Our principal interest in Figure 2 is comparing column items in the XSD row with other likely near-term investment candidates. Because of limited sample sets, all other issues above SMH are not considered acceptable at this time. Because SMH is also a semiconductor-stock holding ETF its comparisons are telling. Its [E] upside of +16 is better than XSD, but its realized payouts [I] from prior forecasts are a major negative, with only under +7% net gains, less than half of its upside forecast, while XSD realizations actually exceeded its upside forecast of +11%. That deficiency for SMH follows through to its odds-weighted reward~risk net [Q] measure at only half of that for XSD.

No other ETFs in this set equal XSD in either its CAGR net returns [K] or its [H] Win Odds, nor coming close to its caliber of speed [R] of odds-weighted net rewards at 34.8 basis points (1/3rd of a %) per day. For reference, a +19 bp/d rate sustained for a year doubles the capital involved.

Only at the top tier of the 2,374 issues for which we have MM forecasts this day are there issues exceeding XSD in CAGRs or bp/day. Even there, XSD’s worst-case price drawdowns are less severe than the forecast population’s top 20 of -6%.

Recent Trends of MM Forecasts

Figure 3 provides the past 6 months of daily MM price range forecasts.

Figure 3

Please note the forecast recovery indicated by the last vertical bar to the right only shows its top at less than half a price recovery of the ETF’s level less than two months ago.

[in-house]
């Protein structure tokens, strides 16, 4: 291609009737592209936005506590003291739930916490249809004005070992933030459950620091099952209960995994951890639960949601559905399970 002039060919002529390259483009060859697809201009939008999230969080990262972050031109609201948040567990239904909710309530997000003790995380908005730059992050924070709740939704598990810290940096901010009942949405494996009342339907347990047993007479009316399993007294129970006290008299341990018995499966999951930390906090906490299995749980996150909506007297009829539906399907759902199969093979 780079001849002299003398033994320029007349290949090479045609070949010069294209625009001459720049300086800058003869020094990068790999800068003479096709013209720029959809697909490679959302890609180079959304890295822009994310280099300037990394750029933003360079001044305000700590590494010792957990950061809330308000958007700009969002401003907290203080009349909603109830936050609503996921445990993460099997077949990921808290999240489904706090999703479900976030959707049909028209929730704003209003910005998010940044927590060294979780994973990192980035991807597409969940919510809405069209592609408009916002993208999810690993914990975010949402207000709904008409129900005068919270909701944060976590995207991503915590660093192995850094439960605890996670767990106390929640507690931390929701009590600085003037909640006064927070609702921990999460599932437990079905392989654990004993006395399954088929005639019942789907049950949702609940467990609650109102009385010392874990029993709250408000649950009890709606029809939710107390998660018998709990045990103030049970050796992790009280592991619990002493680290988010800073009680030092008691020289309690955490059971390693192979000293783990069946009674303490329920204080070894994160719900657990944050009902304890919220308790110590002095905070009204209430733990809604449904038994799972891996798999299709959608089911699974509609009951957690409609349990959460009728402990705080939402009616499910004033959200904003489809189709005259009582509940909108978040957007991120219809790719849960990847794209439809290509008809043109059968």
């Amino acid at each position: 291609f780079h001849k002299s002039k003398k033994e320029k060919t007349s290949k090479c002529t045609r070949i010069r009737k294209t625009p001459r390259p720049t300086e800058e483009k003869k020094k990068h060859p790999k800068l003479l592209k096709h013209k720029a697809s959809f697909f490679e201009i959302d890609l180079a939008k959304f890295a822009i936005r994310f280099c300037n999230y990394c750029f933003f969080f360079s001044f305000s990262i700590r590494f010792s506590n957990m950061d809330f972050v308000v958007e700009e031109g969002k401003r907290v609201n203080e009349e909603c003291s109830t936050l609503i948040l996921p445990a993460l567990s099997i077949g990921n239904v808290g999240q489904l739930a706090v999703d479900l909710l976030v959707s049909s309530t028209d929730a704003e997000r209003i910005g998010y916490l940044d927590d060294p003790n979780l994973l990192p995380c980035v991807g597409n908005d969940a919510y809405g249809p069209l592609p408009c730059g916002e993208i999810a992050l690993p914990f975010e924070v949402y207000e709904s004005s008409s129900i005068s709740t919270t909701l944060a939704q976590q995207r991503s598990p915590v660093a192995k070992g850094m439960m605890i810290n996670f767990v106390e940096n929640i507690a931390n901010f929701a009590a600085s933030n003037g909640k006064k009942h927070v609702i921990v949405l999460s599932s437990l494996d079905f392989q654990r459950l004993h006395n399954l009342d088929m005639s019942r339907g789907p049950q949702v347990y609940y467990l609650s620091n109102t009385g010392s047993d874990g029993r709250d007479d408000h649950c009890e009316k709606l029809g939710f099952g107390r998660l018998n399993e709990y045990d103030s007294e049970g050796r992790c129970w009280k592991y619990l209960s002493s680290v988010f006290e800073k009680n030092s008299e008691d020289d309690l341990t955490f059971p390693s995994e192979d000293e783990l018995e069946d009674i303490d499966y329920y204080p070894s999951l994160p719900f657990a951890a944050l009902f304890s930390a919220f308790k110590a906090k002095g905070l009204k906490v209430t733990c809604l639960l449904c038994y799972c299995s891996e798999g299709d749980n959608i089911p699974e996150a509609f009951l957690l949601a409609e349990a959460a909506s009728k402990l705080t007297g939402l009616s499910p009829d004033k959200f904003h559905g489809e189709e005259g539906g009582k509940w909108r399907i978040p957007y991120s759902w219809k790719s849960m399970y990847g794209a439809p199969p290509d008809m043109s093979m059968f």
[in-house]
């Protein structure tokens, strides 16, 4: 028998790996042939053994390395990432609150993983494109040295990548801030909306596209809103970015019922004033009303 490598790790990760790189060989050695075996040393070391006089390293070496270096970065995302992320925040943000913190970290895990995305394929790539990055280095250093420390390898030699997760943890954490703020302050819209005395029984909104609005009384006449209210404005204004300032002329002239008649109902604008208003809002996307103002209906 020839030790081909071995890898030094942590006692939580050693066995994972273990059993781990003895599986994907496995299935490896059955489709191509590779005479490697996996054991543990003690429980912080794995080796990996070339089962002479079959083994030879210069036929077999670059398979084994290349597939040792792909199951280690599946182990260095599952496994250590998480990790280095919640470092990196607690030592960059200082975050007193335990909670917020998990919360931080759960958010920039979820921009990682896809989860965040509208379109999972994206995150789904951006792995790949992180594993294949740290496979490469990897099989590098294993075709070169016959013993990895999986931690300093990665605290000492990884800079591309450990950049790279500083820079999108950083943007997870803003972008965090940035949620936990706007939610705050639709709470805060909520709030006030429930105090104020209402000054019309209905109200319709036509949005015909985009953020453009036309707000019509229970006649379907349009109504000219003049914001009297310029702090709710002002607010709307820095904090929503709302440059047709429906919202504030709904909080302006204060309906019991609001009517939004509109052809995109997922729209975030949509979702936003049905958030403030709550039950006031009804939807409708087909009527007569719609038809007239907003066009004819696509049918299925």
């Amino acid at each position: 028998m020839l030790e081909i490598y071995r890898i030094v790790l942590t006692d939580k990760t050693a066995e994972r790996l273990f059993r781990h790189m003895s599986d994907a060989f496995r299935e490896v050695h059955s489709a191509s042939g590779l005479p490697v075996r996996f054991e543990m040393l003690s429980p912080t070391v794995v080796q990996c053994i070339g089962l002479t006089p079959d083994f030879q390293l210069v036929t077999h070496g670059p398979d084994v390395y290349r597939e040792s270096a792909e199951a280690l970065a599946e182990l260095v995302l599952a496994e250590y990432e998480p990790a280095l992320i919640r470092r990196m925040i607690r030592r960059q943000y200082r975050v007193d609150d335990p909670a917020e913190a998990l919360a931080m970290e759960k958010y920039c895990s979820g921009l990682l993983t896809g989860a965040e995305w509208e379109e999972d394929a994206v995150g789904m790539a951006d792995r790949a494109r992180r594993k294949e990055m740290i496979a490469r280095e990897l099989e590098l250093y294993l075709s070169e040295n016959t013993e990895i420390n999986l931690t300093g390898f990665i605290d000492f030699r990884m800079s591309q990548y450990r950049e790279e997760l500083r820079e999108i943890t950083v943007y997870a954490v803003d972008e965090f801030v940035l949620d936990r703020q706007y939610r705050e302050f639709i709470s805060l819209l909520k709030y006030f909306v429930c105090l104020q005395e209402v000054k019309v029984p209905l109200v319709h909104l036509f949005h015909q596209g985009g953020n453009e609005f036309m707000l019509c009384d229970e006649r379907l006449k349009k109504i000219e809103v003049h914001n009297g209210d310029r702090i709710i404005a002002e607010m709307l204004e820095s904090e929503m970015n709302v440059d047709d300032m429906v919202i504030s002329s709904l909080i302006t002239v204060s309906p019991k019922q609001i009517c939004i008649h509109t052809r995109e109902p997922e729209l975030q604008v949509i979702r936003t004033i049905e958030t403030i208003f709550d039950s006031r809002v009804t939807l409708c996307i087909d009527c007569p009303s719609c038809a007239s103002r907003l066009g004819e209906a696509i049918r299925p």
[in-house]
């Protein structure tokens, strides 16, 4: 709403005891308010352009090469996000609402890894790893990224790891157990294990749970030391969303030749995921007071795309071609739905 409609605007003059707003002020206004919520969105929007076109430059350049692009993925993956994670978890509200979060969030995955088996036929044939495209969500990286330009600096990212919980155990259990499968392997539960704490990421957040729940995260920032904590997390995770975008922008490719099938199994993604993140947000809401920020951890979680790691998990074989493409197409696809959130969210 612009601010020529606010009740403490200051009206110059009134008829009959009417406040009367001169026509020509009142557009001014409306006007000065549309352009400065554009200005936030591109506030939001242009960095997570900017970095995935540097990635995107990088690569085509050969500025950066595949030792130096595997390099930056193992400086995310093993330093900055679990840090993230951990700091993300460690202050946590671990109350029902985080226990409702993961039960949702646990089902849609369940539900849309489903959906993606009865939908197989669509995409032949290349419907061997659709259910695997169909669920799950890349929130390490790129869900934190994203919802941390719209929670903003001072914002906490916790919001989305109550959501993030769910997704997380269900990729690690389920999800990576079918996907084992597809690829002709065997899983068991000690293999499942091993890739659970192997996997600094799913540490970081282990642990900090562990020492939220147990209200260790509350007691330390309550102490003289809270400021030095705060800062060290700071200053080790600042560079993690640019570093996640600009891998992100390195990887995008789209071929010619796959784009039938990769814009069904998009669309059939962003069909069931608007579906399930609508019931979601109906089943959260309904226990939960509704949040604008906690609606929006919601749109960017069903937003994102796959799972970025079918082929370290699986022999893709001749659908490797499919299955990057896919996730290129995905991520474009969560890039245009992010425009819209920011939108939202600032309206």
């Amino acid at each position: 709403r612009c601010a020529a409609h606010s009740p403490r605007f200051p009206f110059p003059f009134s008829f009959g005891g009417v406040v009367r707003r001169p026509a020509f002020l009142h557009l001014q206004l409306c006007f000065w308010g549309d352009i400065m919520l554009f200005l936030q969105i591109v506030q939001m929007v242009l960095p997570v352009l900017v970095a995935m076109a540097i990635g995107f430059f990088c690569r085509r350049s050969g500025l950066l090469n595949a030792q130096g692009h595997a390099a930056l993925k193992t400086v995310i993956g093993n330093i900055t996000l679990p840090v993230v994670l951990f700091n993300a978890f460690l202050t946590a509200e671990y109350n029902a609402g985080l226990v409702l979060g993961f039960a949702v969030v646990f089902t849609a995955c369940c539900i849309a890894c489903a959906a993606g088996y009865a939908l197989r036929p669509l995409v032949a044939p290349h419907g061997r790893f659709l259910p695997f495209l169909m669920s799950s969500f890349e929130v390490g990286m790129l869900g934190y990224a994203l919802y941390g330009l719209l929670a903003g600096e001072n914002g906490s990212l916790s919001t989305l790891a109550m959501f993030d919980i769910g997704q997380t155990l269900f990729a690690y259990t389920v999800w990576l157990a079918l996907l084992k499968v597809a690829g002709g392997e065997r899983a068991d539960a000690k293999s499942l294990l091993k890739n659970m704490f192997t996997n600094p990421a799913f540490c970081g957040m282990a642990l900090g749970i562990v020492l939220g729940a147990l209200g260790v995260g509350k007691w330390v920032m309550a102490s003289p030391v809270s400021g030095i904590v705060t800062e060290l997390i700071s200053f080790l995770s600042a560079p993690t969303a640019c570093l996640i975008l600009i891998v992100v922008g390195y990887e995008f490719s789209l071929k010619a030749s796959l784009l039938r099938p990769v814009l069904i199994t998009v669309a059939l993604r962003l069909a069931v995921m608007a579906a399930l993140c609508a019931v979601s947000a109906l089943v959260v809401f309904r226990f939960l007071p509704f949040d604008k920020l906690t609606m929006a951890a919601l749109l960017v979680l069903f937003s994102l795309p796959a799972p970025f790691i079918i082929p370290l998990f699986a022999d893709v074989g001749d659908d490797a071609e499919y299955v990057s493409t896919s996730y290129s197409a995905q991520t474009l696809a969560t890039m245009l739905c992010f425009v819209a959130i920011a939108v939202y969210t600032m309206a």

SPDR S&P Semiconductor ETF appears to be at this time an exceptionally good ETF investment for near-term capital gain in comparison to several dozen other industry-focused ETFs examined here.

Disclaimer: Peter Way and generations of the Way Family are long-term providers of perspective information, earlier helping professional investors and now individual investors, discriminate between wealth-building opportunities in individual stocks and ETFs. We do not manage money for others outside of the family but do provide pro bono consulting for a limited number of not-for-profit organizations.

We firmly believe investors need to maintain skin in their game by actively initiating commitment choices of capital and time investments in their personal portfolios. So, our information presents for D-I-Y investor guidance what the arguably best-informed professional investors are thinking. Their insights, revealed through their own self-protective hedging actions, tell what they believe is most likely to happen to the prices of specific issues in coming weeks and months. Evidences of how such prior forecasts have worked out are routinely provided in the SA blog of my name.

Disclosure: I/we have no positions in any stocks mentioned, but may initiate a long position in XSD over the next 72 hours. I wrote this article myself, and it expresses my own opinions. I am not receiving compensation for it (other than from Seeking Alpha). I have no business relationship with any company whose stock is mentioned in this article.